Now We'll See Who Kyle Davidson Really Is As The Blackhawks' General Manager

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Now We’ll See Who Kyle Davidson Really Is As The Blackhawks’ General Manager

Chicago Blackhawks

Over the past few months, we’ve been slowly piecing together what type of general manager Kyle Davidson hopes to be in Chicago.

He has given us small, bite-size pieces of information along the way to give us an idea of his plan for the rebuild of the organization (like his trade efforts at the deadline or how he’s built the inner circle of his front office), but words and actions need to align for the new front office to succeed. And he just hasn’t had many opportunities to do so (yet).

Fortunately, in speaking with the media, Davidson has dropped more hints about his goals as the general manager of the Chicago Blackhawks.

What we’ve learned so far

Back in early May, Davidson gave us a few nuggets about his plan. He told us he doesn’t want to take on “bad contracts” just to get an asset. He also said he wants the Blackhawks to play a more up-tempo game and will start tweaking the roster to make that a reality. But he isn’t going to throw money around and tie up cap space; he views cap flexibility as a luxury the organization hasn’t had in years.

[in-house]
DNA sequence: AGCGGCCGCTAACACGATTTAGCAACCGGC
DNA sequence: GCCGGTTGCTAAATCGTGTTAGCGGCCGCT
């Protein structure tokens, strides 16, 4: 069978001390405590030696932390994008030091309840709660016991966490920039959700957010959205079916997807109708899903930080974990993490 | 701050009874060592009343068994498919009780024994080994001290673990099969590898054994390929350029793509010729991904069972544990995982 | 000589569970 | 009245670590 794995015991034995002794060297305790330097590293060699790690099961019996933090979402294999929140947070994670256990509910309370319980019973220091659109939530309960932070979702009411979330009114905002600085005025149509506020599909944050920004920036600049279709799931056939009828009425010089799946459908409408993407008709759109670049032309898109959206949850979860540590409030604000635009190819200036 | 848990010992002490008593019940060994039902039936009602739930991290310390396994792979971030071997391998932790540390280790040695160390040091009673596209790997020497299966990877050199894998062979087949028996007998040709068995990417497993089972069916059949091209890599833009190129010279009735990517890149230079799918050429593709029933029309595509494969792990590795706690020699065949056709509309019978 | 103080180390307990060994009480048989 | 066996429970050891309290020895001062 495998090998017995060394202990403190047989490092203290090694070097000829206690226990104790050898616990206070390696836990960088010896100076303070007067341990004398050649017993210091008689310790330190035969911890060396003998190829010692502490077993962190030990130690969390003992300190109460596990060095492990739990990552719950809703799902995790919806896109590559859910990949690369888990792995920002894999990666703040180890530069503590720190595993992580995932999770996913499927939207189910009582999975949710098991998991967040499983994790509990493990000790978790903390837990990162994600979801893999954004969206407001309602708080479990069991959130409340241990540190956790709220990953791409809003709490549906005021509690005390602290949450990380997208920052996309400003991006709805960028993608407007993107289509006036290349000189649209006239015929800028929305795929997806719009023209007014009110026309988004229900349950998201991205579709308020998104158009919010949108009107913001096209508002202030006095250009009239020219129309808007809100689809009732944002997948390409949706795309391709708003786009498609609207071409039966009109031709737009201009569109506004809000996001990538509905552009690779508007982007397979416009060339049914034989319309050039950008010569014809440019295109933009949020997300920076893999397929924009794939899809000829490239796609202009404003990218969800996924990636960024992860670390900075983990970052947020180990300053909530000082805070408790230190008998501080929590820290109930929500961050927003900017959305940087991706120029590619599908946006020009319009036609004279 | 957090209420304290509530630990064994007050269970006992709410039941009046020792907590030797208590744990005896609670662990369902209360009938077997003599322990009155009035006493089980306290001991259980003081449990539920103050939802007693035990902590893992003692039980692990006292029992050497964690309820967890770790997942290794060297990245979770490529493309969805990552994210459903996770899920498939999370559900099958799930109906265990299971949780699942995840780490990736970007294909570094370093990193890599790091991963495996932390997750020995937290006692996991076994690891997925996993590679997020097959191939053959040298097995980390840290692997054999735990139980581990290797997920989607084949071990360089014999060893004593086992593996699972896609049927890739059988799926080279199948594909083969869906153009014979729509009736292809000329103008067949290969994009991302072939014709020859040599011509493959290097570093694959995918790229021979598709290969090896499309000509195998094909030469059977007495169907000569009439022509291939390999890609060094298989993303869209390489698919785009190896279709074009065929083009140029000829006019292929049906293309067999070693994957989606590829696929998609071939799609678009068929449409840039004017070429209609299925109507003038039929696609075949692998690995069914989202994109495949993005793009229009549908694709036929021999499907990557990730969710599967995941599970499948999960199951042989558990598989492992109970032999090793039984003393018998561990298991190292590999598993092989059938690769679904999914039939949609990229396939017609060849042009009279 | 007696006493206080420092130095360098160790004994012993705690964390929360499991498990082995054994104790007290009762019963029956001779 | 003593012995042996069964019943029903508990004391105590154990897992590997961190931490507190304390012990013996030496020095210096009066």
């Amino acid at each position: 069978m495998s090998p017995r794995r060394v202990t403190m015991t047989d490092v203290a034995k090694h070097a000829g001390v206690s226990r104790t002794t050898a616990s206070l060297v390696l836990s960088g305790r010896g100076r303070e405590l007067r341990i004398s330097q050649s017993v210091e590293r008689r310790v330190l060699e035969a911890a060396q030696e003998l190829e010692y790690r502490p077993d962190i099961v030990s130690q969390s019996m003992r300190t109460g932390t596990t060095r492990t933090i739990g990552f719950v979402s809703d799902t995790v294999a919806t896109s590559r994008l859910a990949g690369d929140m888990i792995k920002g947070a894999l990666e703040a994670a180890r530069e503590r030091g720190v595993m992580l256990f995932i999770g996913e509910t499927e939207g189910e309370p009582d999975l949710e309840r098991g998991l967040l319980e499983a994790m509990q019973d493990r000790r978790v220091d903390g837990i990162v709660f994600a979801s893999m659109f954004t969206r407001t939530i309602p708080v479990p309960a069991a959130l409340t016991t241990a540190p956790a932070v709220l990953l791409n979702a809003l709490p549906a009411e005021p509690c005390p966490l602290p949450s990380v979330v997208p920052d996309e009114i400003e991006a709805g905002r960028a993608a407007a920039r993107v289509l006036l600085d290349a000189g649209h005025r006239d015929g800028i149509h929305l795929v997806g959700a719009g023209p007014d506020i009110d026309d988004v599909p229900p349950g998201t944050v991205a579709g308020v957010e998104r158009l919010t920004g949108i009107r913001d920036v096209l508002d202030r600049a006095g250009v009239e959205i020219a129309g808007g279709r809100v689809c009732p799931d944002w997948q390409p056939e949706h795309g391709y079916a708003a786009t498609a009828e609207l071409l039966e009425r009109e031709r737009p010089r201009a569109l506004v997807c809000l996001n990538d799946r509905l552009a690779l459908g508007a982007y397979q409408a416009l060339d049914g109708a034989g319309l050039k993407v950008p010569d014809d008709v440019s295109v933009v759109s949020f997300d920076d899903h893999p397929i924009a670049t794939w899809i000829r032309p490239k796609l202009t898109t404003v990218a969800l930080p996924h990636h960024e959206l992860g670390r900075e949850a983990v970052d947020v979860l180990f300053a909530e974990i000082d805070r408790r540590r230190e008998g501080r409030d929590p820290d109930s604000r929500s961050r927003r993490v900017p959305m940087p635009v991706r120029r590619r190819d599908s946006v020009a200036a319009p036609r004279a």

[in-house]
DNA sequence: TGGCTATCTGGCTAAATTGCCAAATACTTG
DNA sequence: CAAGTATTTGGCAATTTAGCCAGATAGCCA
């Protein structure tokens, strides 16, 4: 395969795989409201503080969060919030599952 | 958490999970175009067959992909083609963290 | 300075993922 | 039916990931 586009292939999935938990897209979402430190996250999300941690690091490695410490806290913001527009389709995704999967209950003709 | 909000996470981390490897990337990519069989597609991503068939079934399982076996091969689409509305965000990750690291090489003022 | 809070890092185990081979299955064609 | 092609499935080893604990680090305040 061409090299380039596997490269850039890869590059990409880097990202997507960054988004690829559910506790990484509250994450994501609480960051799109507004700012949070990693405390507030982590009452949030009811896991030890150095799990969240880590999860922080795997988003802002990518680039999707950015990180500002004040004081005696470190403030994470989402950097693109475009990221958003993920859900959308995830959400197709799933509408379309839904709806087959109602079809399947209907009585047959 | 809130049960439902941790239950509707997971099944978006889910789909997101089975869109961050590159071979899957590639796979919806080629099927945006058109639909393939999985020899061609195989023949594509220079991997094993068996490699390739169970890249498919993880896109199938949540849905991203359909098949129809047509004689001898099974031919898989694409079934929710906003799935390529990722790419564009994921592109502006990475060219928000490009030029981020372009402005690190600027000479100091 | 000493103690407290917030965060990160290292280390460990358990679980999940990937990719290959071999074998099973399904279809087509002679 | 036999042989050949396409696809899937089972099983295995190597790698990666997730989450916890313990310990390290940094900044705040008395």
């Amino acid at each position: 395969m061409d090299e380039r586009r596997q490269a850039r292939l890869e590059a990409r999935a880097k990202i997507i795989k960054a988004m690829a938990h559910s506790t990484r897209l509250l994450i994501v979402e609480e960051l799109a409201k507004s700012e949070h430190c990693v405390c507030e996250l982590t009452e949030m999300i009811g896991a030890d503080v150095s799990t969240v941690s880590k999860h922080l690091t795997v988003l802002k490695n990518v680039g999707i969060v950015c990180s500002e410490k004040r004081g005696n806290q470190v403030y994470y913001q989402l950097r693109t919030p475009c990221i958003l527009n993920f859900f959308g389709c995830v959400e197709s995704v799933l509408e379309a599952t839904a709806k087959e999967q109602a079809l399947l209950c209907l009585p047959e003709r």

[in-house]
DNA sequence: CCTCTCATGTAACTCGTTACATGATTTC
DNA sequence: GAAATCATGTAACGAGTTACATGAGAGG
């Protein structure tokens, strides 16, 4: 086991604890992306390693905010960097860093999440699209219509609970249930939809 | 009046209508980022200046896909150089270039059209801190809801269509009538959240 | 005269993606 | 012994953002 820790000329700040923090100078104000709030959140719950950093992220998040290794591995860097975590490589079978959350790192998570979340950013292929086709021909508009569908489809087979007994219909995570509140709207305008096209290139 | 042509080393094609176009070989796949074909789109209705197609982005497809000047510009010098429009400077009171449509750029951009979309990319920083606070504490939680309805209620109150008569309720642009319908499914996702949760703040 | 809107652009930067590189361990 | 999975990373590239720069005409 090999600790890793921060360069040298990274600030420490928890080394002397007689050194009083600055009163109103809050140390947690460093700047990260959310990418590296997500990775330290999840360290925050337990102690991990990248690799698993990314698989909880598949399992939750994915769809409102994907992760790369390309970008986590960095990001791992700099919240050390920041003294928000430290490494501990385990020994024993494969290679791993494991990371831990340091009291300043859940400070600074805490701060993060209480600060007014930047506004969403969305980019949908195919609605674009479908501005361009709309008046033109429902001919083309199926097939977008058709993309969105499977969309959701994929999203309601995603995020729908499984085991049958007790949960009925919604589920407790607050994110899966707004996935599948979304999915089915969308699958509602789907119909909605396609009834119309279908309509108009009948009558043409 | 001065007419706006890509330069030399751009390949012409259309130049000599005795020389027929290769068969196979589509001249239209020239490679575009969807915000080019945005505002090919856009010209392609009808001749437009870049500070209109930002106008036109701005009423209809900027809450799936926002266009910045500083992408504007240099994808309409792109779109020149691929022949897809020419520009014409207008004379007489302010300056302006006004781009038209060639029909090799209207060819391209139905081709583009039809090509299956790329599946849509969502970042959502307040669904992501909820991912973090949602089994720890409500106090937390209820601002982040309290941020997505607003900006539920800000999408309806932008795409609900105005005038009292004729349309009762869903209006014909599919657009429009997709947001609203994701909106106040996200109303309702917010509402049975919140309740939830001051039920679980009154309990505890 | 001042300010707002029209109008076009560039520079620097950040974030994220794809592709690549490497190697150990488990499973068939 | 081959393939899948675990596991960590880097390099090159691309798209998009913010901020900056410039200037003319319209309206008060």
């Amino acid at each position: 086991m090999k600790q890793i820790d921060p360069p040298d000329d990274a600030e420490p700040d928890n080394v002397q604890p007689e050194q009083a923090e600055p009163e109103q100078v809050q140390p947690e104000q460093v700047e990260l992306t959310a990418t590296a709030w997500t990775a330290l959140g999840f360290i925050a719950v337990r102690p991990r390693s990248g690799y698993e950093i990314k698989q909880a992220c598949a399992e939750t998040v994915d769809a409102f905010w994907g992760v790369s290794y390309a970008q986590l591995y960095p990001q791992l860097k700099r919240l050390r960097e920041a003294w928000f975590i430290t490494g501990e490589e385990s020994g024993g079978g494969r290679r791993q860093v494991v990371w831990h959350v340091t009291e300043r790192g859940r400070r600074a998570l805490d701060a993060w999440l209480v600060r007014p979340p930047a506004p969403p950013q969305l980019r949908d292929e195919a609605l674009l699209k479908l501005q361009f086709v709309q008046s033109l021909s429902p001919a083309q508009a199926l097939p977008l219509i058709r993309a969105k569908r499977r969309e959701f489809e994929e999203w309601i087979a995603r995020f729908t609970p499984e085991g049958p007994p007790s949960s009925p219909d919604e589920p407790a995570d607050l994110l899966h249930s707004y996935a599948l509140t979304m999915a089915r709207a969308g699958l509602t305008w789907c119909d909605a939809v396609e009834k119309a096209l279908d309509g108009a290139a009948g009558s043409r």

Davidson has consistently preached patience with his prospects, and detailed that philosophy in May.

“[Prospects are] gonna learn what they need to do to get to the NHL and stay in the NHL and it’s not a race to the NHL for any of our prospects, it’s more of that journey of getting to the point that when you do get recalled we can’t send you back. That takes time, that takes development and that takes commitment but it takes commitment from our side working with them to the point that they come up and stay.”

Later in May when he appeared on a podcast on The Daily Faceoff, Davidson doubled down on the importance of properly developing young players. The renewed importance of Rockford in the immediate future of the organization was seen this year as Davidson allowed players like Ian Mitchell and Lukas Reichel to spend the majority of their seasons in the AHL. In that interview, Davidson was clear about his intentions.